The man who massacred 77 people in Norway's deadliest ever terror attack has won part of a lawsuit against the government for “inhuman treatment”.
A court in Oslo ruled in Anders Breivik’s favour on one of two claims for alleged human rights violations and rejected the other on Wednesday afternoon.
The right-wing extremist was convicted of terrorism and mass murder for 2011 bomb and gun attacks in Norway that killed 77 people.
A summary of the ruling released by Oslo district court said judges found his detention violated article three of the European Convention of Human Rights, which relates to “inhuman or degrading” punishment.
The verdict said: "The prohibition of inhuman and degrading treatment represents a fundamental value in a democratic society. This applies no matter what - also in the treatment of terrorists and killers."
Breivik’s claim that authorities also violated article eight of the convention, which protects the respect for private and family life, including correspondence, was rejected.
The court also ruled that the state will have to pay the prisoner’s legal fees, totalling 331,000 Norwegian krone (£28,300).
The case, against the Ministry of Justice and Public Security, was heard in Skien prison, in Telemark, from the 15 to 18 of March.
At court hearings last month, Breivik complained that prison authorities would not let him communicate with or receive visits from other right-wing extremists and had left him isolated.
The 37-year-old made a Nazi salute during one court appearance, staring at journalists as he made the gesture
Government lawyers dismissed his claims, saying Breivik remains a dangerous inmate who could inspire others to commit similar attacks.
On 22 July 2011, he set off a bomb in Oslo's government district before carrying out a shooting massacre at the annual summer camp of the left-wing Labour Party's youth organisation.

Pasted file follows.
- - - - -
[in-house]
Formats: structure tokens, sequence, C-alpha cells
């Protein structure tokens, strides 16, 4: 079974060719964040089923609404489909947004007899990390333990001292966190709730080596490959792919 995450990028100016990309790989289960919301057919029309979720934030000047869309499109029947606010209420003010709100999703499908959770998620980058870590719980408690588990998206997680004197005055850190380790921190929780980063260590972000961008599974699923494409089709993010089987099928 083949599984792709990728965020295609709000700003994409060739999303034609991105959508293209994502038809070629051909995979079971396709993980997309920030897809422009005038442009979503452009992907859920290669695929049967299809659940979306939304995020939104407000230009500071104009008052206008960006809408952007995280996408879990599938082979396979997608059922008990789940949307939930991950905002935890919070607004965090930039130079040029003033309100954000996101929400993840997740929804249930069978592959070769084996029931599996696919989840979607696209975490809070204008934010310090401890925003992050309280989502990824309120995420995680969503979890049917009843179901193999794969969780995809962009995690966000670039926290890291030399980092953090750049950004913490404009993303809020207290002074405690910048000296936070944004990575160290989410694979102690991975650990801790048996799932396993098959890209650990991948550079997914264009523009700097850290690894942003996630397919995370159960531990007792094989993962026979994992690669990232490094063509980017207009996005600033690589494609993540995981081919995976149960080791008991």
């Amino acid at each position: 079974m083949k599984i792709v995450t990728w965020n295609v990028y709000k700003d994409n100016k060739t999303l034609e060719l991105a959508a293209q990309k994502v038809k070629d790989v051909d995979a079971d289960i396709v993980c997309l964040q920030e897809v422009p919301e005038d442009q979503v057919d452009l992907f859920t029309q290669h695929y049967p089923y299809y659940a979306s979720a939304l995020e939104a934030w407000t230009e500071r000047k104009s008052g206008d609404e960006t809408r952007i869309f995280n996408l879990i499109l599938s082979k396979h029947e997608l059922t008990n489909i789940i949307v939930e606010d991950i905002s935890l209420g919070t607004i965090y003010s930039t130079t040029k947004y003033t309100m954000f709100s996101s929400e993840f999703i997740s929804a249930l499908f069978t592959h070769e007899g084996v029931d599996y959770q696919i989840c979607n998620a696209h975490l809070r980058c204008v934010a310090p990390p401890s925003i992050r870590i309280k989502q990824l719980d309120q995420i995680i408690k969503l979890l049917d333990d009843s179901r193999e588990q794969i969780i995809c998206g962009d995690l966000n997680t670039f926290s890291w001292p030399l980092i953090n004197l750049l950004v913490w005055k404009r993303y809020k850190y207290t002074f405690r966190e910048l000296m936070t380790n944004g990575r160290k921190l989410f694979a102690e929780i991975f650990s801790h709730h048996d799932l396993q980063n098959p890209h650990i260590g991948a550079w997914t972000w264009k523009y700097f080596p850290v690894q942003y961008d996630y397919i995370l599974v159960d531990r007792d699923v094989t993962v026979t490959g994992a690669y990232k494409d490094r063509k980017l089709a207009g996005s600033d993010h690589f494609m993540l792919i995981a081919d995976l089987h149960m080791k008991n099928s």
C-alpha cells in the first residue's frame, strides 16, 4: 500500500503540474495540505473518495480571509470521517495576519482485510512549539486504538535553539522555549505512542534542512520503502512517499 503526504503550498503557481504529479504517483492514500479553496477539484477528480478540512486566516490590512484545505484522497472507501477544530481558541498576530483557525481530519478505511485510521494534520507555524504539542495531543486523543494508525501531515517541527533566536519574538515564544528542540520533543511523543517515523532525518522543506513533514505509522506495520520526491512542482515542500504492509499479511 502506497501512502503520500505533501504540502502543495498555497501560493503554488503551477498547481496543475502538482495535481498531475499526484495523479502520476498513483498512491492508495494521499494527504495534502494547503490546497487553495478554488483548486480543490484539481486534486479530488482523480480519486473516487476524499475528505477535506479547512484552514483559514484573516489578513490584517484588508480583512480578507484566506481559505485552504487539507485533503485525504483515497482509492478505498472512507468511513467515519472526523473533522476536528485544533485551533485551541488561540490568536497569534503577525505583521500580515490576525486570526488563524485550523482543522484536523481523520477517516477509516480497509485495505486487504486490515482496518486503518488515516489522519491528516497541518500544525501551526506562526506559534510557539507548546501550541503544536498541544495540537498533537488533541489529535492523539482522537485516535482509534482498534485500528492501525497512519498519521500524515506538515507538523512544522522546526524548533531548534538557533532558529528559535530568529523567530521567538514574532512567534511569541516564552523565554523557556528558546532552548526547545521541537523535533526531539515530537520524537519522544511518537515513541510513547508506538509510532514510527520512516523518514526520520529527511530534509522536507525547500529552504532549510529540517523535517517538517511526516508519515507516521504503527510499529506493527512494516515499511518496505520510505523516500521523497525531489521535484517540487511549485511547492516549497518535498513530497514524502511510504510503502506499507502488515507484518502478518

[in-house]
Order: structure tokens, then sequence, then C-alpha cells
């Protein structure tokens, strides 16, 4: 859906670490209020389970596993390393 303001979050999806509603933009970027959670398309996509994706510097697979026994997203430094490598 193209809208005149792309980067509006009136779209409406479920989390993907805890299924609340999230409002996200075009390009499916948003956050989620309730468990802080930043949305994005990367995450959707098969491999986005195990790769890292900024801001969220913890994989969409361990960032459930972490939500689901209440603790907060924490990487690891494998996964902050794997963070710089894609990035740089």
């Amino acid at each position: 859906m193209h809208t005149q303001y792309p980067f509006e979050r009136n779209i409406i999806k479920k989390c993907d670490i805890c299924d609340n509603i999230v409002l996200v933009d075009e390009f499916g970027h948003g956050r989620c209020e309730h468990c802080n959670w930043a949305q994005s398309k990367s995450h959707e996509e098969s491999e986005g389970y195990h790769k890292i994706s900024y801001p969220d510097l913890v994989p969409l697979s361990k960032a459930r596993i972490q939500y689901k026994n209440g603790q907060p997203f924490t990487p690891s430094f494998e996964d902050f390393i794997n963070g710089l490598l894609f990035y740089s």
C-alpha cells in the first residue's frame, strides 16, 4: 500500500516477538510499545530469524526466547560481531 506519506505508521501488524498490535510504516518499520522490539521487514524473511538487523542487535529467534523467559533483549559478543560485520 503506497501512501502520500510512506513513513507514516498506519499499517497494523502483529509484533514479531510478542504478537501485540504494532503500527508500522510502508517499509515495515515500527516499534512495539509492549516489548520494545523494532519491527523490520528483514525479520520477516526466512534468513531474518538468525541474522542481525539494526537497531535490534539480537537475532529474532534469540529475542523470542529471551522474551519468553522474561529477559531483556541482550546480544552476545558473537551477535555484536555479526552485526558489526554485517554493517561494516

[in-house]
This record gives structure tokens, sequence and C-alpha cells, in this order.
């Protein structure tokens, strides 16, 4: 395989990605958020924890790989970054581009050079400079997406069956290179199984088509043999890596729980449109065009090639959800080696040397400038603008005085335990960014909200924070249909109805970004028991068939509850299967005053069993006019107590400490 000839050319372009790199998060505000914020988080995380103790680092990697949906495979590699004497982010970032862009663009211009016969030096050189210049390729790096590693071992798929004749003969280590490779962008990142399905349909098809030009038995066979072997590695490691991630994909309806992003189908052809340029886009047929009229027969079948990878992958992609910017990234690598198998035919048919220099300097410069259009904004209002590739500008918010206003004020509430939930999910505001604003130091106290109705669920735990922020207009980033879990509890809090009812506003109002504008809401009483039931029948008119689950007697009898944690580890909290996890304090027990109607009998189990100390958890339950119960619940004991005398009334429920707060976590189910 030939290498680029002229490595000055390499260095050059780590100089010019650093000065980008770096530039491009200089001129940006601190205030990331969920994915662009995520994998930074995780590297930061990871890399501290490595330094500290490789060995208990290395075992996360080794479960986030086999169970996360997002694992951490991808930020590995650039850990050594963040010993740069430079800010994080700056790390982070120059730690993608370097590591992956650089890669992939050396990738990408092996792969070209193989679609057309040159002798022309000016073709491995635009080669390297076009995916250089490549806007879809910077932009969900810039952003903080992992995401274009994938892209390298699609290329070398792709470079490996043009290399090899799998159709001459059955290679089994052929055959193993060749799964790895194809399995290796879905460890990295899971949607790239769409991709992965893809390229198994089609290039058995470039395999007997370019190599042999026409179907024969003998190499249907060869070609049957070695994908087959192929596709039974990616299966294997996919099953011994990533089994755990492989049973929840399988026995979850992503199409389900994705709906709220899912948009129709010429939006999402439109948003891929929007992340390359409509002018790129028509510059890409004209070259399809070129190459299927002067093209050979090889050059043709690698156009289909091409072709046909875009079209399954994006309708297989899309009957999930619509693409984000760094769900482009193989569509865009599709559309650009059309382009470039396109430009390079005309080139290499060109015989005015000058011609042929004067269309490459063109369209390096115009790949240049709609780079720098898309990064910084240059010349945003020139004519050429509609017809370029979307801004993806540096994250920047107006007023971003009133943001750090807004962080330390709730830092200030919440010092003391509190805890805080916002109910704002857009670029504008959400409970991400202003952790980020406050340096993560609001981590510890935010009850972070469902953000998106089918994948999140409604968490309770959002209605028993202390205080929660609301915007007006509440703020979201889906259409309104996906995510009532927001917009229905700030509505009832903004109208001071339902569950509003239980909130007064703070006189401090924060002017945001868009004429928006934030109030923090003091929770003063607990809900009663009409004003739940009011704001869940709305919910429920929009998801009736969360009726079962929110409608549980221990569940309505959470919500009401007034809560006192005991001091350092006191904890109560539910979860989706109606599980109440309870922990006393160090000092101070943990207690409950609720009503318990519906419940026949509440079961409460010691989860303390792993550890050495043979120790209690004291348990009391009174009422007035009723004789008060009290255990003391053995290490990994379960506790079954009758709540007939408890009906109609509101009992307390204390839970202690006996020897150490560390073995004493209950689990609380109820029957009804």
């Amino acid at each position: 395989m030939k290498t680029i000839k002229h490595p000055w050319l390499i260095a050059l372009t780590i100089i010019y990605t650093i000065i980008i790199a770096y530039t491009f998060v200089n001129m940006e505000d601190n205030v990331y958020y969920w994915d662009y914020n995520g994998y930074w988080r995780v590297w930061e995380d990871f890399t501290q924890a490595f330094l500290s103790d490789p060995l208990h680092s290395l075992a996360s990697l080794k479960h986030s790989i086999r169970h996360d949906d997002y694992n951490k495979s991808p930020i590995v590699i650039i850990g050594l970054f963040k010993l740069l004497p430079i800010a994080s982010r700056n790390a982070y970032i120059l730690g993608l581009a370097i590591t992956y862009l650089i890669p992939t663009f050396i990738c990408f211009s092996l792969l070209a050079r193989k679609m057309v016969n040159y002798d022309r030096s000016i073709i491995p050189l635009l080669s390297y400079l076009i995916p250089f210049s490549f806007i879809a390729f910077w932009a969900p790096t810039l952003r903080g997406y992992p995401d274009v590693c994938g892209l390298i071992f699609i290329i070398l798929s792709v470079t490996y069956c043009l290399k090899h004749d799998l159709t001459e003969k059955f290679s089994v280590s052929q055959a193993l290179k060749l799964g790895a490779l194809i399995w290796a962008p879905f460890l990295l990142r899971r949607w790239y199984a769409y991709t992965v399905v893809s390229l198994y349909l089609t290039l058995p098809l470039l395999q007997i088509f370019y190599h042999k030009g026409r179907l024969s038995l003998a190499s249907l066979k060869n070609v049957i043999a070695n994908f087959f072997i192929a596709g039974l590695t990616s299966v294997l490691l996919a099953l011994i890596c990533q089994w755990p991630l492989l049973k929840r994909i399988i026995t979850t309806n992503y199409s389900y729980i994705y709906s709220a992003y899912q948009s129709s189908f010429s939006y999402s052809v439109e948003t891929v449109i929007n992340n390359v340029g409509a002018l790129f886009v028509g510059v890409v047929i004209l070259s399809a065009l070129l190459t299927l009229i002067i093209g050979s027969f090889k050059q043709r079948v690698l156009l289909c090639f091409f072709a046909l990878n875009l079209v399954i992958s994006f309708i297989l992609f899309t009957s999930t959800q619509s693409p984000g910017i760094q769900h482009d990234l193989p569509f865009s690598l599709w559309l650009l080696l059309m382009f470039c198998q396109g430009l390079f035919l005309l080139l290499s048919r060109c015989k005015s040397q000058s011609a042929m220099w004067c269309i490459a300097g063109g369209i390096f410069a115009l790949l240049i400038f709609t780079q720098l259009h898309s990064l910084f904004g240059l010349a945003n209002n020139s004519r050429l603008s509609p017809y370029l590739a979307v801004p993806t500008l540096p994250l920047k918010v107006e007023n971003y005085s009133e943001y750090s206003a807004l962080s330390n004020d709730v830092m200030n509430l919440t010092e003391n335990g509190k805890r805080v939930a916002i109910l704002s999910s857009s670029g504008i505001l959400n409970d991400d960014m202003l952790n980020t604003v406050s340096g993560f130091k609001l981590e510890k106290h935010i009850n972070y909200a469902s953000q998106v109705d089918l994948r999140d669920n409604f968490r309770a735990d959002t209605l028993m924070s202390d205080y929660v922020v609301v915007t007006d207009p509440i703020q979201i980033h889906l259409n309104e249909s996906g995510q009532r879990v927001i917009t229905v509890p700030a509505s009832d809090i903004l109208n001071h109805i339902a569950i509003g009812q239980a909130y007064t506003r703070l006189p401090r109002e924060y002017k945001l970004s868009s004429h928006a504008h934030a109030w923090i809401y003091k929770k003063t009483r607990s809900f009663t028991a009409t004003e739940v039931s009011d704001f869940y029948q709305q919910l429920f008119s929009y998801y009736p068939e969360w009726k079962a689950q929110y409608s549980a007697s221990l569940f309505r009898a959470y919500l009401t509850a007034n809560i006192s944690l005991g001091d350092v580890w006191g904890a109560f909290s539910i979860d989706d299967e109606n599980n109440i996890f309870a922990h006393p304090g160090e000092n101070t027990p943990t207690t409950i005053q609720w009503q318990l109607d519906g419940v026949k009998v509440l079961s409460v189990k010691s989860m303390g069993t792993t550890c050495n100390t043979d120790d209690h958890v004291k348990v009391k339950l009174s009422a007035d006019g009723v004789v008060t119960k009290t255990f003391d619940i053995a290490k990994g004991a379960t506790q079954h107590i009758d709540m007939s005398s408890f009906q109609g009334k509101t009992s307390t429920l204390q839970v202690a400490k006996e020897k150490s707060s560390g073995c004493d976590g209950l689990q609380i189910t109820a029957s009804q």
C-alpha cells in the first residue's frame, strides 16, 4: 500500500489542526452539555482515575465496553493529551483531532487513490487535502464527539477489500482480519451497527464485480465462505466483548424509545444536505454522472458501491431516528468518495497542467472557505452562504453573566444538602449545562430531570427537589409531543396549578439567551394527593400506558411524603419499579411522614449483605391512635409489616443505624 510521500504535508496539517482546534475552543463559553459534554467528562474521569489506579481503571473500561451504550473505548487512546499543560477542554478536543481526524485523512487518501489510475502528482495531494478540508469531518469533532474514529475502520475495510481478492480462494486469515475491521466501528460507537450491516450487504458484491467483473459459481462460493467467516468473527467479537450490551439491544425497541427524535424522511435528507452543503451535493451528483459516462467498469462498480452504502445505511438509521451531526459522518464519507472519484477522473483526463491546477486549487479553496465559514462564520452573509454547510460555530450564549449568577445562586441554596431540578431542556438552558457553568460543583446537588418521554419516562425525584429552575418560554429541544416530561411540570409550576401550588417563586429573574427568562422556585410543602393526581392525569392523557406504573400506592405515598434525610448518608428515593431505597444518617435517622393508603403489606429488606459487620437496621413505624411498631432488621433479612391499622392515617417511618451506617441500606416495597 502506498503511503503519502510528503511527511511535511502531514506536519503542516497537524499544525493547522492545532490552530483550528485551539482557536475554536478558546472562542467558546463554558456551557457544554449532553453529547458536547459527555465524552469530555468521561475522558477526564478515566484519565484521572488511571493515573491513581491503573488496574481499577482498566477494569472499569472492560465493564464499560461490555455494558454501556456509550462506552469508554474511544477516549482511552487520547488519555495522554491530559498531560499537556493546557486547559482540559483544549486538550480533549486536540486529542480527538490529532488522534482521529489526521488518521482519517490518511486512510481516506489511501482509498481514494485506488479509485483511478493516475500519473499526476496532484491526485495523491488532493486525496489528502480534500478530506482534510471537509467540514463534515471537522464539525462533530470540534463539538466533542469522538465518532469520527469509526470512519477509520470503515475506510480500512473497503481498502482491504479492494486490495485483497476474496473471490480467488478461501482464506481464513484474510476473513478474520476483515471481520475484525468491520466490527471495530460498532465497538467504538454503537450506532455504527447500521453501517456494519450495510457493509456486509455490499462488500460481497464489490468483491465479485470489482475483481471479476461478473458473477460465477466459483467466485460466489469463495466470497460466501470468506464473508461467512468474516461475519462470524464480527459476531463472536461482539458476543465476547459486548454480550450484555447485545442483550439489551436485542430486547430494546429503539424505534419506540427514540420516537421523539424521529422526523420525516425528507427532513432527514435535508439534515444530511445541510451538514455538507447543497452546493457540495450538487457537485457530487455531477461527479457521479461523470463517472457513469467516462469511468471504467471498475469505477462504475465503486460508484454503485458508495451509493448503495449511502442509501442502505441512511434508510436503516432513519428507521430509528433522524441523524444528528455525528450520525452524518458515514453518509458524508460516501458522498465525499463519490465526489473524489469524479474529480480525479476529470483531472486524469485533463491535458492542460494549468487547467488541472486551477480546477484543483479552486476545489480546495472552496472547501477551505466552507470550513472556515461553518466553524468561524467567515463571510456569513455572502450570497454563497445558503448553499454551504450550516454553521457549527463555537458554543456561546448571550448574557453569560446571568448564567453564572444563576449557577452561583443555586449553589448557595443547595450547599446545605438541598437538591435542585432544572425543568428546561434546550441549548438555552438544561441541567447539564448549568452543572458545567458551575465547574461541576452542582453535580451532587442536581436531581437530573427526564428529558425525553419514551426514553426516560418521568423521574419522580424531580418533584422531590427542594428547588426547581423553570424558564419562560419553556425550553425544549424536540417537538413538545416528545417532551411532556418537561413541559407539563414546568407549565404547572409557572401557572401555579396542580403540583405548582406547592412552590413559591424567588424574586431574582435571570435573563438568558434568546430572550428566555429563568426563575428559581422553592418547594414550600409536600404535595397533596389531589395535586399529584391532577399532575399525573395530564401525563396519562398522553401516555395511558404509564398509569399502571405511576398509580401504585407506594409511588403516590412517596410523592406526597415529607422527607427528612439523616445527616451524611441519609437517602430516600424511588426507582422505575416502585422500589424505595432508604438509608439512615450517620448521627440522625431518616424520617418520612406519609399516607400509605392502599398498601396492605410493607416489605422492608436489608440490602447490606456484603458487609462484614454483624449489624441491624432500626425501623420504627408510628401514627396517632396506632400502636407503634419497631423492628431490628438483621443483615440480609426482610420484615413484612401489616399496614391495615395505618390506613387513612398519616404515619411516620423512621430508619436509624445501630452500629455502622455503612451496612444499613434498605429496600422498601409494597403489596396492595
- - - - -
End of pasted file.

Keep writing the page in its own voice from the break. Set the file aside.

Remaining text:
Eight people were killed in the explosion and 69 more died on Utoya island after he presented himself as a police officer carrying out security checks.
The majority of Breivik's victims were children and teenagers as young as 14, with survivors describing how Breivik roamed the island for almost an hour picking off those trying to escape, shouting: "You are going to die today, Marxists".
In court he claimed to belong to a far-right group called the "Knights Templar", although prosecutors cast doubt on its existence. He has previously described himself as a fascist and wrote a manifesto citing Islam, feminism and "cultural Marxism" as his enemies.
In letters sent to media from prison, Breivik said he has abandoned his armed struggle and now wants to create a fascist movement while serving his sentence.
Before the ruling his lawyer, Oystein Storrvik, said the goal of the human rights case was to improve Breivik's prison conditions, including interaction with other prisoners and fewer restrictions on his postal correspondence.
Breivik is held as the only inmate in a high-security wing of Skien prison, where he is serving a 21-year sentence. He is allowed some correspondence but it is strictly controlled and he is forbidden from communicating with other right-wing extremists.
The government said the restrictions are well within the European Convention of Human Rights and are needed to make sure Breivik remains unable to build militant extremist networks.
Additional reporting by agencies
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